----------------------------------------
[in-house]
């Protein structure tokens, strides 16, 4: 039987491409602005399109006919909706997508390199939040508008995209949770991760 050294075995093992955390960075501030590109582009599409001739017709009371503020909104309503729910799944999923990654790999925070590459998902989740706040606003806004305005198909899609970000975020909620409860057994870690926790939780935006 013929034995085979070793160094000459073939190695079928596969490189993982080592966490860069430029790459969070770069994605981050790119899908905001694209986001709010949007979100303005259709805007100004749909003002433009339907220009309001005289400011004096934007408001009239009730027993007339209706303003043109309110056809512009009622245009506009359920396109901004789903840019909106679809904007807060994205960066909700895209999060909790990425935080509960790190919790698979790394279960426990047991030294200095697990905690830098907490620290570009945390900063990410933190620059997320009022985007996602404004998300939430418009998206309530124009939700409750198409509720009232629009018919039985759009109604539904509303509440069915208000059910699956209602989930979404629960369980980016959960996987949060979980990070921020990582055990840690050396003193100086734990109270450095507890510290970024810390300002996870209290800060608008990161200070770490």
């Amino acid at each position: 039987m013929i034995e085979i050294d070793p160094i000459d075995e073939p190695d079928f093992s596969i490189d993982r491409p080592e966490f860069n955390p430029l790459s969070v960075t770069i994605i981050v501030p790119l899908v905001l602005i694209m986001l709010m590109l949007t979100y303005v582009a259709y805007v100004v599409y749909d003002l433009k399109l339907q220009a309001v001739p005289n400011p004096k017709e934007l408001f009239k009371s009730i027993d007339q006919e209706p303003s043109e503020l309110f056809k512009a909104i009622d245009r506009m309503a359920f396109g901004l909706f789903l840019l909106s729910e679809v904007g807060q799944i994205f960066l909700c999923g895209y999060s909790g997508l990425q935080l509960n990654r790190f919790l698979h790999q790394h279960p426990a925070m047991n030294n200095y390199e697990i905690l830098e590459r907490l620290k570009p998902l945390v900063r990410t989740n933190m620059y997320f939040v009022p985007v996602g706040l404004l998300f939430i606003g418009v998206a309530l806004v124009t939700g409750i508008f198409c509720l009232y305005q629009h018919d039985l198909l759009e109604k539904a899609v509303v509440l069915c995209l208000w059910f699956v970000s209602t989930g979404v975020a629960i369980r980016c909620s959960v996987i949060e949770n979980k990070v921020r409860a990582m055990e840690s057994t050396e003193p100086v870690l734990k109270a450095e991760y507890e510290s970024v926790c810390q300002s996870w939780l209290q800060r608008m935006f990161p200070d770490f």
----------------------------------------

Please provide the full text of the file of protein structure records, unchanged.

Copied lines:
[in-house]
């Protein structure tokens, strides 16, 4: 039987491409602005399109006919909706997508390199939040508008995209949770991760 050294075995093992955390960075501030590109582009599409001739017709009371503020909104309503729910799944999923990654790999925070590459998902989740706040606003806004305005198909899609970000975020909620409860057994870690926790939780935006 013929034995085979070793160094000459073939190695079928596969490189993982080592966490860069430029790459969070770069994605981050790119899908905001694209986001709010949007979100303005259709805007100004749909003002433009339907220009309001005289400011004096934007408001009239009730027993007339209706303003043109309110056809512009009622245009506009359920396109901004789903840019909106679809904007807060994205960066909700895209999060909790990425935080509960790190919790698979790394279960426990047991030294200095697990905690830098907490620290570009945390900063990410933190620059997320009022985007996602404004998300939430418009998206309530124009939700409750198409509720009232629009018919039985759009109604539904509303509440069915208000059910699956209602989930979404629960369980980016959960996987949060979980990070921020990582055990840690050396003193100086734990109270450095507890510290970024810390300002996870209290800060608008990161200070770490």
């Amino acid at each position: 039987m013929i034995e085979i050294d070793p160094i000459d075995e073939p190695d079928f093992s596969i490189d993982r491409p080592e966490f860069n955390p430029l790459s969070v960075t770069i994605i981050v501030p790119l899908v905001l602005i694209m986001l709010m590109l949007t979100y303005v582009a259709y805007v100004v599409y749909d003002l433009k399109l339907q220009a309001v001739p005289n400011p004096k017709e934007l408001f009239k009371s009730i027993d007339q006919e209706p303003s043109e503020l309110f056809k512009a909104i009622d245009r506009m309503a359920f396109g901004l909706f789903l840019l909106s729910e679809v904007g807060q799944i994205f960066l909700c999923g895209y999060s909790g997508l990425q935080l509960n990654r790190f919790l698979h790999q790394h279960p426990a925070m047991n030294n200095y390199e697990i905690l830098e590459r907490l620290k570009p998902l945390v900063r990410t989740n933190m620059y997320f939040v009022p985007v996602g706040l404004l998300f939430i606003g418009v998206a309530l806004v124009t939700g409750i508008f198409c509720l009232y305005q629009h018919d039985l198909l759009e109604k539904a899609v509303v509440l069915c995209l208000w059910f699956v970000s209602t989930g979404v975020a629960i369980r980016c909620s959960v996987i949060e949770n979980k990070v921020r409860a990582m055990e840690s057994t050396e003193p100086v870690l734990k109270a450095e991760y507890e510290s970024v926790c810390q300002s996870w939780l209290q800060r608008m935006f990161p200070d770490f």